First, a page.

Nairobi County to pay lawyer Kipkorir Ksh.1.3 billion as compensation fee

Nairobi County to pay lawyer Kipkorir Ksh.1.3 billion as compensation fee

A court in Nairobi has ruled in favour of lawyer Donald Kipkorir over legal compensation fee following a court battle that has taken ten years.

Deputy Registrar of Employment Labour and Relations Court Justice Diana Oraro directed Nairobi County to pay lawyer Kipkorir Ksh.1.3 billion.

The case involves the Ministry of Defence and the then City County of Nairobi (CCN) over a parcel of land at Embakasi Barracks.

The value of the land is priced at Ksh.61.5 billion which according to the court, the Defence Ministry occupied It without any underpinned legal action.

This prompted CCN to procure Kipkorir as the defence lawyer who petitioned the Ministry in 2012 after the illegal takeover but was later withdrawn in June 2021 without the lawyer’s knowledge.

Court filings indicate Kipkorir had asked for instructions fees of Ksh.1.23 billion and Ksh.410 million for ‘getting up fees’ or costs incurred for the preparation of the case.

Compensation fee, however, was arrived at following the number of times the lawyer appeared at the dock defending the County.

Even though the Governor Anne Kanau-led County had agreed to compensate Kipkorir Ksh.400,000,000 including Value Added Tax (VAT), Justice Oraro ruled that there was no evidence to show how the agreement was reached.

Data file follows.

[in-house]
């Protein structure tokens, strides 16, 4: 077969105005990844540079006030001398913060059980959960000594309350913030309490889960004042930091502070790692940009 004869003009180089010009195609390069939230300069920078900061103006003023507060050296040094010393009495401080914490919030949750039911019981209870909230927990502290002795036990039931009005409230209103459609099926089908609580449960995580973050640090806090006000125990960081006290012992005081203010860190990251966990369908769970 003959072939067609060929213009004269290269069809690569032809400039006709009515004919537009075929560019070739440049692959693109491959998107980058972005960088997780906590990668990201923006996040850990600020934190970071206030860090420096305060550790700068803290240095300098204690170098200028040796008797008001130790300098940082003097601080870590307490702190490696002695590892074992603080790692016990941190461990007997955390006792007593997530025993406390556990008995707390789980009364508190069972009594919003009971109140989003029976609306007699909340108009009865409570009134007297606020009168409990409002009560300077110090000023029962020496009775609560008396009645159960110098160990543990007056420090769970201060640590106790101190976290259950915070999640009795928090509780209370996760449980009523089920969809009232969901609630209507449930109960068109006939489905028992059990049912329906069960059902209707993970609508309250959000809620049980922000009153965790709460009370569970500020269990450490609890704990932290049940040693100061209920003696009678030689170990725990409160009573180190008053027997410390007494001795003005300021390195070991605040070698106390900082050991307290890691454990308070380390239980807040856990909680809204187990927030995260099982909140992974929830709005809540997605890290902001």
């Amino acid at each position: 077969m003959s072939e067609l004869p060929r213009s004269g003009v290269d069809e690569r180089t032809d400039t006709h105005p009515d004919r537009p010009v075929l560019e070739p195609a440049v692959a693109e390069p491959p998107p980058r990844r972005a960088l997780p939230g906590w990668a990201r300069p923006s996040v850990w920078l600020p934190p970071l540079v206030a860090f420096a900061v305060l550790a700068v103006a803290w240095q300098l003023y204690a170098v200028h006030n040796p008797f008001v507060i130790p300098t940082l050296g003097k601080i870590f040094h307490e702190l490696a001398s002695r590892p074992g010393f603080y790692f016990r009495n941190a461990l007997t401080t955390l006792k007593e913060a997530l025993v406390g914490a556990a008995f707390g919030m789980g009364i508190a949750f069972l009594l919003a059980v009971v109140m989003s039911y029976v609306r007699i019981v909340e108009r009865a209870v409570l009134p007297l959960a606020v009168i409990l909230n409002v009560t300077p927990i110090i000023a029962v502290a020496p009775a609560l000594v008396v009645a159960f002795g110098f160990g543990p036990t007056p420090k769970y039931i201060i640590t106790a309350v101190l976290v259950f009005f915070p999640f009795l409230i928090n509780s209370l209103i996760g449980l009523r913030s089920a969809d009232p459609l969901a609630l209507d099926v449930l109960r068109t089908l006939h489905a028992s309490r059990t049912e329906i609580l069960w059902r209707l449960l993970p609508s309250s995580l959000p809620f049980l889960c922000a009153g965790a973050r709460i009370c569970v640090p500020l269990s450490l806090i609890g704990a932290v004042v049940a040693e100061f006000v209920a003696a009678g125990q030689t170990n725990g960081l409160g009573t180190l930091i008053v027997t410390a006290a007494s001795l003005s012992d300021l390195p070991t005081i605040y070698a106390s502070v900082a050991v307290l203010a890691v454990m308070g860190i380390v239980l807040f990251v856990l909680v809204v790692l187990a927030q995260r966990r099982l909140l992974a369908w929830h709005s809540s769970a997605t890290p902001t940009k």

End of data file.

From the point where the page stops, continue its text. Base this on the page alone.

“It is moreover quite unfortunate that no proof has been tendered to this court to show that there existed a retainer agreement between the parties other than an unsigned letter allegedly from the applicant firm,” ruled Justice Orago.

In September 2013, Parliament had pushed the Ministry of State for Defence to pay the defunct CCN Ksh.22.9 billion for the disputed Embakasi Barracks.

The land LR No. 11344, measuring 918.2 hectares (or 2268.872 acres), was taken over in the 1980s without compensation and payment of rates.

It was initially granted to Kayole Estates Limited by the Government on February 21, 1964. The council bought the parcel, which measured 5,639 acres, leaving aside 16 acres as road reserve according to deed plan No. 80563 of October 4, 1963 from Kayole Estates Limited.

The land had been used to develop site and service schemes for low-income earners in Dandora, Kayole and Umoja among other schemes delivered by the private sector through lease arrangement such as Saika and Komarock.

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Lawrence Baraza is a prolific writer with competencies in Digital Media, Print, and Broadcast. Baraza is also a Communication Practitioner currently spearheading Digital content on Metropol TV's Digital Desk.

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